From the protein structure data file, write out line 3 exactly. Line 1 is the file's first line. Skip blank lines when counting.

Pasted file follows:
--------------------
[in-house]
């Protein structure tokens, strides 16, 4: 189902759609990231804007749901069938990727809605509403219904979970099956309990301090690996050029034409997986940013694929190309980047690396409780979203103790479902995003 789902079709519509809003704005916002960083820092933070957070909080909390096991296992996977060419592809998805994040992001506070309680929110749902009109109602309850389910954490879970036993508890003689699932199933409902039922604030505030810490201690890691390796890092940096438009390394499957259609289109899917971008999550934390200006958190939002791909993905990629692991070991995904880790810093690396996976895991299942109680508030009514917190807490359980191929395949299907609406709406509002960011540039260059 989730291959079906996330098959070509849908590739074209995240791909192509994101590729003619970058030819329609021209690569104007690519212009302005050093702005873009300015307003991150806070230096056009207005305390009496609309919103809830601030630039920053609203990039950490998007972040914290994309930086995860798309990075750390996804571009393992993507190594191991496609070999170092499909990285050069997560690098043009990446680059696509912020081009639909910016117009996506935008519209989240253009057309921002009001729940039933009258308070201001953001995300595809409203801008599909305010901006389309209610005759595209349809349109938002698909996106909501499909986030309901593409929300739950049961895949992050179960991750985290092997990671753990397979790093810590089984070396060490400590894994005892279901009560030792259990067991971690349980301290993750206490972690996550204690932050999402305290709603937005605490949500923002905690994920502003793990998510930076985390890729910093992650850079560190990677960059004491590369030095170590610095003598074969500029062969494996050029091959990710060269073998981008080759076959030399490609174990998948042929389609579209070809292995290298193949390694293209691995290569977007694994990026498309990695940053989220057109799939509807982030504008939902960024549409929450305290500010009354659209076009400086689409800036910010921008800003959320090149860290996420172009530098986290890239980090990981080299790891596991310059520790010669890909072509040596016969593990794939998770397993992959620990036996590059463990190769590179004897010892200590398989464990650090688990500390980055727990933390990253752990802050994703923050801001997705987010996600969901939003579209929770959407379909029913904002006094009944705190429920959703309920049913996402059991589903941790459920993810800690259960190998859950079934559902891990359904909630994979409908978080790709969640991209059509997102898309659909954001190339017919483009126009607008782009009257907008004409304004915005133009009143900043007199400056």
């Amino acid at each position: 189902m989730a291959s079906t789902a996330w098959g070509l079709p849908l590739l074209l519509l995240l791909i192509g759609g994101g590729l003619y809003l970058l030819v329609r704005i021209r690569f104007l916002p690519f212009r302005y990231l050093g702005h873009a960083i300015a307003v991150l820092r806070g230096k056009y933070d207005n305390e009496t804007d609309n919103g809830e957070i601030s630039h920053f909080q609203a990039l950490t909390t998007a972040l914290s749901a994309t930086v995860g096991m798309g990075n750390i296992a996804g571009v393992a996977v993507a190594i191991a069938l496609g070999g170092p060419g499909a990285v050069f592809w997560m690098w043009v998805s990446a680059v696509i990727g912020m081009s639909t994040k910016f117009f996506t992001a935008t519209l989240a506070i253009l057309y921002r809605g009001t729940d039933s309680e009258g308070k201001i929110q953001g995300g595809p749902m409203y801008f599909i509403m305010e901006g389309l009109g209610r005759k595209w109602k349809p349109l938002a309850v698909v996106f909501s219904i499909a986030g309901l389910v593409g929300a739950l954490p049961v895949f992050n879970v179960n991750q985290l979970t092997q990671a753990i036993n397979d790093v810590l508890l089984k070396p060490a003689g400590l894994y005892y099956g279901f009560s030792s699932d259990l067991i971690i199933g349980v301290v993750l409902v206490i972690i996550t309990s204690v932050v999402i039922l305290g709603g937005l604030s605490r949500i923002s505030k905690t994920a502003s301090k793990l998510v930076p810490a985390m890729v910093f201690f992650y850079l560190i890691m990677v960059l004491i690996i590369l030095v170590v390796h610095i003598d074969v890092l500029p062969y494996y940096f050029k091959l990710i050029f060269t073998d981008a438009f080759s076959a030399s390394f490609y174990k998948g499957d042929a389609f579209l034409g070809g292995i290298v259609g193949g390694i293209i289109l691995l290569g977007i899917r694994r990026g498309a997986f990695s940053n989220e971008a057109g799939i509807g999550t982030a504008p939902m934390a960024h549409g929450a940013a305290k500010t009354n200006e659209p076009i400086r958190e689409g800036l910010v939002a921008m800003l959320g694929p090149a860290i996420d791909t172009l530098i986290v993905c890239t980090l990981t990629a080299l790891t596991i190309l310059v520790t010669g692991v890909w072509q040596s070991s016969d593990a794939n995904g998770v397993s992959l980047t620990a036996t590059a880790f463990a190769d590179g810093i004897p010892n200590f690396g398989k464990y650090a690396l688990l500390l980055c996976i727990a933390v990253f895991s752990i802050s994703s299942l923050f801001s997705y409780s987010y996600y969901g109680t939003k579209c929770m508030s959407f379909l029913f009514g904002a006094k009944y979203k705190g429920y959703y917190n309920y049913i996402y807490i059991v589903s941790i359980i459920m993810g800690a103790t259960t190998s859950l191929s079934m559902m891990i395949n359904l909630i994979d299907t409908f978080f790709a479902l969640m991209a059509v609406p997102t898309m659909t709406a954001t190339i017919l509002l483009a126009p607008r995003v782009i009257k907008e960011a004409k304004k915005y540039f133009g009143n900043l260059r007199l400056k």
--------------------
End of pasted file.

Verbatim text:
């Amino acid at each position: 189902m989730a291959s079906t789902a996330w098959g070509l079709p849908l590739l074209l519509l995240l791909i192509g759609g994101g590729l003619y809003l970058l030819v329609r704005i021209r690569f104007l916002p690519f212009r302005y990231l050093g702005h873009a960083i300015a307003v991150l820092r806070g230096k056009y933070d207005n305390e009496t804007d609309n919103g809830e957070i601030s630039h920053f909080q609203a990039l950490t909390t998007a972040l914290s749901a994309t930086v995860g096991m798309g990075n750390i296992a996804g571009v393992a996977v993507a190594i191991a069938l496609g070999g170092p060419g499909a990285v050069f592809w997560m690098w043009v998805s990446a680059v696509i990727g912020m081009s639909t994040k910016f117009f996506t992001a935008t519209l989240a506070i253009l057309y921002r809605g009001t729940d039933s309680e009258g308070k201001i929110q953001g995300g595809p749902m409203y801008f599909i509403m305010e901006g389309l009109g209610r005759k595209w109602k349809p349109l938002a309850v698909v996106f909501s219904i499909a986030g309901l389910v593409g929300a739950l954490p049961v895949f992050n879970v179960n991750q985290l979970t092997q990671a753990i036993n397979d790093v810590l508890l089984k070396p060490a003689g400590l894994y005892y099956g279901f009560s030792s699932d259990l067991i971690i199933g349980v301290v993750l409902v206490i972690i996550t309990s204690v932050v999402i039922l305290g709603g937005l604030s605490r949500i923002s505030k905690t994920a502003s301090k793990l998510v930076p810490a985390m890729v910093f201690f992650y850079l560190i890691m990677v960059l004491i690996i590369l030095v170590v390796h610095i003598d074969v890092l500029p062969y494996y940096f050029k091959l990710i050029f060269t073998d981008a438009f080759s076959a030399s390394f490609y174990k998948g499957d042929a389609f579209l034409g070809g292995i290298v259609g193949g390694i293209i289109l691995l290569g977007i899917r694994r990026g498309a997986f990695s940053n989220e971008a057109g799939i509807g999550t982030a504008p939902m934390a960024h549409g929450a940013a305290k500010t009354n200006e659209p076009i400086r958190e689409g800036l910010v939002a921008m800003l959320g694929p090149a860290i996420d791909t172009l530098i986290v993905c890239t980090l990981t990629a080299l790891t596991i190309l310059v520790t010669g692991v890909w072509q040596s070991s016969d593990a794939n995904g998770v397993s992959l980047t620990a036996t590059a880790f463990a190769d590179g810093i004897p010892n200590f690396g398989k464990y650090a690396l688990l500390l980055c996976i727990a933390v990253f895991s752990i802050s994703s299942l923050f801001s997705y409780s987010y996600y969901g109680t939003k579209c929770m508030s959407f379909l029913f009514g904002a006094k009944y979203k705190g429920y959703y917190n309920y049913i996402y807490i059991v589903s941790i359980i459920m993810g800690a103790t259960t190998s859950l191929s079934m559902m891990i395949n359904l909630i994979d299907t409908f978080f790709a479902l969640m991209a059509v609406p997102t898309m659909t709406a954001t190339i017919l509002l483009a126009p607008r995003v782009i009257k907008e960011a004409k304004k915005y540039f133009g009143n900043l260059r007199l400056k």